• Minimizing the chances of insufficient remaining bone compromising intraoral structures
  • Prosthetically-driven implant planning using a digital template which leads to biomechanically-sound final treatment outcome
  • The option of flapless surgery with a pre-surgical cast and provisional prosthesis fabrication
  • Immediate loading of the temporary restoration 

However, this method does not come without its own challenges, such as: 

  • Experience and skill are required to master the system and its workflow
  • Complications related to inaccurate treatment planning, radiographic stent error, scanning errors, rapid prototyping of the guide stent, and fabrication methods. 

CAD/CAM surgical guides manufacturing process generally follows these steps: 

  1. Radiographic template preparation
  2. CT scanning 
  3. Implant planning with dental planning software
  4. Stereolithographic surgical guide fabrication

The radiographic template has to be guided by the desired prosthetic end result. The template helps the dentist evaluate implants’ positions from esthetic and biomechanical viewpoints. Following that, the inter-arch index is fabricated, allowing accurate placement of the scan template. Double scanning is then performed; the patient is scanned wearing the radiographic template and inter-arch index during the first scan. The index is removed for the second scan. This is done to get an accurate representation of intraoral structures. 

STL and DICOM data sets are then superimposed on top of each other guided by the radiographic markers. They are then converted into a file format compatible with a dental planning platform. The result is a 3D image of the patient’s intraoral anatomy. In this stage, the implant placement procedure can be carried out virtually using the software. Digitally planning the position, angle, depth, and diameter of the implants is performed. The plan can be evaluated in different views simultaneously; axial, panoramic, and cross-sectional. 

After digital planning, the file is exported into an appropriate format and sent to the fabrication facility for processing. Stereolithography is a computer-assisted, rapid prototyping polymerization process that recreates the patient’s anatomic landmarks in a polymer layer producing a clear resin 3D model. After the material solidifies, spaces for stainless steel or titanium sleeves can be inserted. The sleeves help guide the osteotomy drills accurately and with little deviation.

Production methods

Generally speaking, implant surgical guides can be produced by either additive or subtractive fabrication techniques. 

1. Additive fabrication

This method describes a number of technologies that create 3D objects by adding layers of material on top of each other. An additive-manufacturing machine transforms data obtained from the previously described CAD file into various types of materials. This is an umbrella term that includes methods such as, rapid prototyping, direct digital manufacturing, layered manufacturing and 3D Printing.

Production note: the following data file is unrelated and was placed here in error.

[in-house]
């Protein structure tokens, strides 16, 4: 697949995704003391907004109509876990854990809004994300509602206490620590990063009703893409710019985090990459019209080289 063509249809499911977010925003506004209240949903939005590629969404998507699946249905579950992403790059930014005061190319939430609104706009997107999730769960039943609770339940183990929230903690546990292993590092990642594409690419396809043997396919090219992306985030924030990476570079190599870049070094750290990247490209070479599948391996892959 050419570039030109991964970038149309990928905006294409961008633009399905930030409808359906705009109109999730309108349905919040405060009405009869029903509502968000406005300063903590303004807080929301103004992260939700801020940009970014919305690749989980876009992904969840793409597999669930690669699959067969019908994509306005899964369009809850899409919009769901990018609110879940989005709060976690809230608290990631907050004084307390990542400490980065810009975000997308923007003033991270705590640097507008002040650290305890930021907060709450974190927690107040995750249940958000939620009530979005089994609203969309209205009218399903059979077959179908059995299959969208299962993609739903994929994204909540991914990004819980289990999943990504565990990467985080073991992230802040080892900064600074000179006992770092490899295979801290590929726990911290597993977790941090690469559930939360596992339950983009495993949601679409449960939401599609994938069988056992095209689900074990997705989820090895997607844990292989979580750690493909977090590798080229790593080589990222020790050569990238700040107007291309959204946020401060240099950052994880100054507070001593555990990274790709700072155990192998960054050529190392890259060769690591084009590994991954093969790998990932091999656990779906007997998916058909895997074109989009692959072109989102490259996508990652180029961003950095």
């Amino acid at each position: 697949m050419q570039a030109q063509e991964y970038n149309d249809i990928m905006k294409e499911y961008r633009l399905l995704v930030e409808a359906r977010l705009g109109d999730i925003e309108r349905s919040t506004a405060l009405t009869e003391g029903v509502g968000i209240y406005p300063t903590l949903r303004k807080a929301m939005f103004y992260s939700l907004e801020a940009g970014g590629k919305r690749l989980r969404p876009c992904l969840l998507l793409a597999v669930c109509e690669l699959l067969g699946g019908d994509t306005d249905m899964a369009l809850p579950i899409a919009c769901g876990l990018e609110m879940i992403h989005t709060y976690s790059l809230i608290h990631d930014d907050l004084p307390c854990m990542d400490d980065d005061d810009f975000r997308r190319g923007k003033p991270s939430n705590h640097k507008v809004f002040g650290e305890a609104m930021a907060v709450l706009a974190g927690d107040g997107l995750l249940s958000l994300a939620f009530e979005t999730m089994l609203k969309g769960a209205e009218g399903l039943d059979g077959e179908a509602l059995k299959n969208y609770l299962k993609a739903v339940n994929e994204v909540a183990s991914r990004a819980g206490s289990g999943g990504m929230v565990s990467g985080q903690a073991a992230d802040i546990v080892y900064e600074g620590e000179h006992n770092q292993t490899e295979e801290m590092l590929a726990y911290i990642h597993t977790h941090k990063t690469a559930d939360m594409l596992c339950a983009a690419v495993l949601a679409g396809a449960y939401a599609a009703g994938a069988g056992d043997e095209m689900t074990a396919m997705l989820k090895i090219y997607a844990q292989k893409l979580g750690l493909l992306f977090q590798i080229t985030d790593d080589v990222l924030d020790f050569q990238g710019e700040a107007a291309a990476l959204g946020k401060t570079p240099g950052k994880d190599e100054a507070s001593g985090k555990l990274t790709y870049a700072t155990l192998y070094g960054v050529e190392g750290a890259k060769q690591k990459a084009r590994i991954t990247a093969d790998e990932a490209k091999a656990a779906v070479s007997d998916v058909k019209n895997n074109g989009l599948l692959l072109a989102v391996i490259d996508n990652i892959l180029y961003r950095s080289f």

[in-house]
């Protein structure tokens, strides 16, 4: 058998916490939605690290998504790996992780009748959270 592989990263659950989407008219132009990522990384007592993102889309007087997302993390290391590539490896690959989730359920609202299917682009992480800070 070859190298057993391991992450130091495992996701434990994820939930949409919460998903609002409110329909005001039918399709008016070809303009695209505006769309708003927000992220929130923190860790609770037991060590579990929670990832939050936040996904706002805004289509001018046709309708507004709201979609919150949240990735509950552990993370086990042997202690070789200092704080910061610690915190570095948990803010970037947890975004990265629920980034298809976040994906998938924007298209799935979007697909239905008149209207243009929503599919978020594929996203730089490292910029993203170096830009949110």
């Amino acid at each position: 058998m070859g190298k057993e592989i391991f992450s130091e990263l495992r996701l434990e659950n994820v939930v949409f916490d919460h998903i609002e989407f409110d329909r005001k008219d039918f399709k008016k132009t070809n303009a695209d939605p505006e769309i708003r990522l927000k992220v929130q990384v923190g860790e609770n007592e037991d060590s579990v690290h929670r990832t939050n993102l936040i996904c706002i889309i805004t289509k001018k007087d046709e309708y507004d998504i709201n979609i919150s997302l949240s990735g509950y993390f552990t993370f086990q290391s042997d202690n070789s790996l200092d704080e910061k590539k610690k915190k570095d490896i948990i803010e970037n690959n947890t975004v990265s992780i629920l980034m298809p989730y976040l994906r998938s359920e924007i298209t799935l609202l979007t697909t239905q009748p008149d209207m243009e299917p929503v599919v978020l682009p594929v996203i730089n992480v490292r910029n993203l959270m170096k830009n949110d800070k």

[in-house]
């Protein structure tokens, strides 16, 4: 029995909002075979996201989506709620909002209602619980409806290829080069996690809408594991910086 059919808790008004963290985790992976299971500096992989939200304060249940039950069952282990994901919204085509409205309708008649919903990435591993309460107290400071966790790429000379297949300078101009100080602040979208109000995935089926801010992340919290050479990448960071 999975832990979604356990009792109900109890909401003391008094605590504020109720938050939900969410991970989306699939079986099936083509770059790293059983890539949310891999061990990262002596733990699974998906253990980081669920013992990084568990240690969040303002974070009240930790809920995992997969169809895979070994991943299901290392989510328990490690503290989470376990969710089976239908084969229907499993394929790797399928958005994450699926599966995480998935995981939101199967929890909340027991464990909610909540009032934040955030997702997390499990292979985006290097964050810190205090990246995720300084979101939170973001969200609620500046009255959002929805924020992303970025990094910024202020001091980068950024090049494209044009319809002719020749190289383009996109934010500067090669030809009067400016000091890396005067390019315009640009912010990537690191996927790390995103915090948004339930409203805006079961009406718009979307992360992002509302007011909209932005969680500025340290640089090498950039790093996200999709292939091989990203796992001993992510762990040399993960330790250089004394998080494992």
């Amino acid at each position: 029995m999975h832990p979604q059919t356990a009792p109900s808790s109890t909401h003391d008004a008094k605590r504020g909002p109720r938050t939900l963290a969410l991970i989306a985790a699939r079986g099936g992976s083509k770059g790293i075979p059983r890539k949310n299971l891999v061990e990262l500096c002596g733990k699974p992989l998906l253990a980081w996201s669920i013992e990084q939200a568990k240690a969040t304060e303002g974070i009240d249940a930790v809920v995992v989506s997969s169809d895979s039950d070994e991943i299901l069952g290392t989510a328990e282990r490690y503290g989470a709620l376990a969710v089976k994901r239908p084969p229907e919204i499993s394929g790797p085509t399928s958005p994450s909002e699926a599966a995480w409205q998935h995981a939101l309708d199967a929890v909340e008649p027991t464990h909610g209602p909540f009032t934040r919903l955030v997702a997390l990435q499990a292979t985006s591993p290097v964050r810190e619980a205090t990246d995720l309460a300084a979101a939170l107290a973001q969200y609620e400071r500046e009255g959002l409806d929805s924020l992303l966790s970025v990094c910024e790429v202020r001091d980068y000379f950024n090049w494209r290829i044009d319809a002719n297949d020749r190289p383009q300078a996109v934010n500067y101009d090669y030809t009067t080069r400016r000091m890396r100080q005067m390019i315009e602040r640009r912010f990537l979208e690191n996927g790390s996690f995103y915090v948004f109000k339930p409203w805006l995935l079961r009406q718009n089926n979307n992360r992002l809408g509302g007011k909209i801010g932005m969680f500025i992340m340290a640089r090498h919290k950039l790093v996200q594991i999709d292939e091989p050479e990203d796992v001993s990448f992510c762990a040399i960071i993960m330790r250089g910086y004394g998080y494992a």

3D-Printing

Various materials can be used like plaster, silica, PLA filament, and acrylic resin. 3D printing is a relatively quick process that uses low-cost materials. However, the surface finish and the material options are limited– the printed objects can be fragile as well.

Laser-sintering

Fine powder particles are fused together by laser, incrementally building up the framework. The laser welds the grains together to form a layer. This is done repeatedly until the implant surgical guide is formed. 

A wider range of material options are available and the final product can be sterilized in an autoclave. Due to the porosity of some materials, distortion by shrinkage or wrapping of certain parts is possible due to heat. The objects are less accurate than those made using stereolithography. Plus, this method can be costly as it needs to be performed under certain conditions such as compressed air.

2. Subtractive fabrication

In this computer-aided manufacturing (CAM) process, a block of material is cut into the desired shape and size by a computer-aided milling process. Materials such as wax, resin, ceramic or metal can be used. The milled objects seem to be more durable but need continuous cooling to counteract the heat resulting from milling power. Surface defects such as chipping and microfractures may occur, particularly in brittle milling materials. However, this can be avoided by employing a two-step milling process where low cutting force is used in the second phase resulting in a smooth surface.

In summary

Fully-guided implant placement protocols are reported to give consistently accurate treatment outcomes. That said, many clinicians perceive such protocols as costly as well as requiring extensive training and skill. Many implant placement protocols are being developed constantly but not all systems are one-size-fits-all. With continuous innovation, we now have many affordable and reliable options that are accessible to dental practitioners of all skill levels. The smallest deviation in implant placement or alveoplasty can negatively affect the final prosthesis. Therefore, clinicians have to be discerning with regard to which solutions they choose, as well as who they depend on when it comes to treatment planning.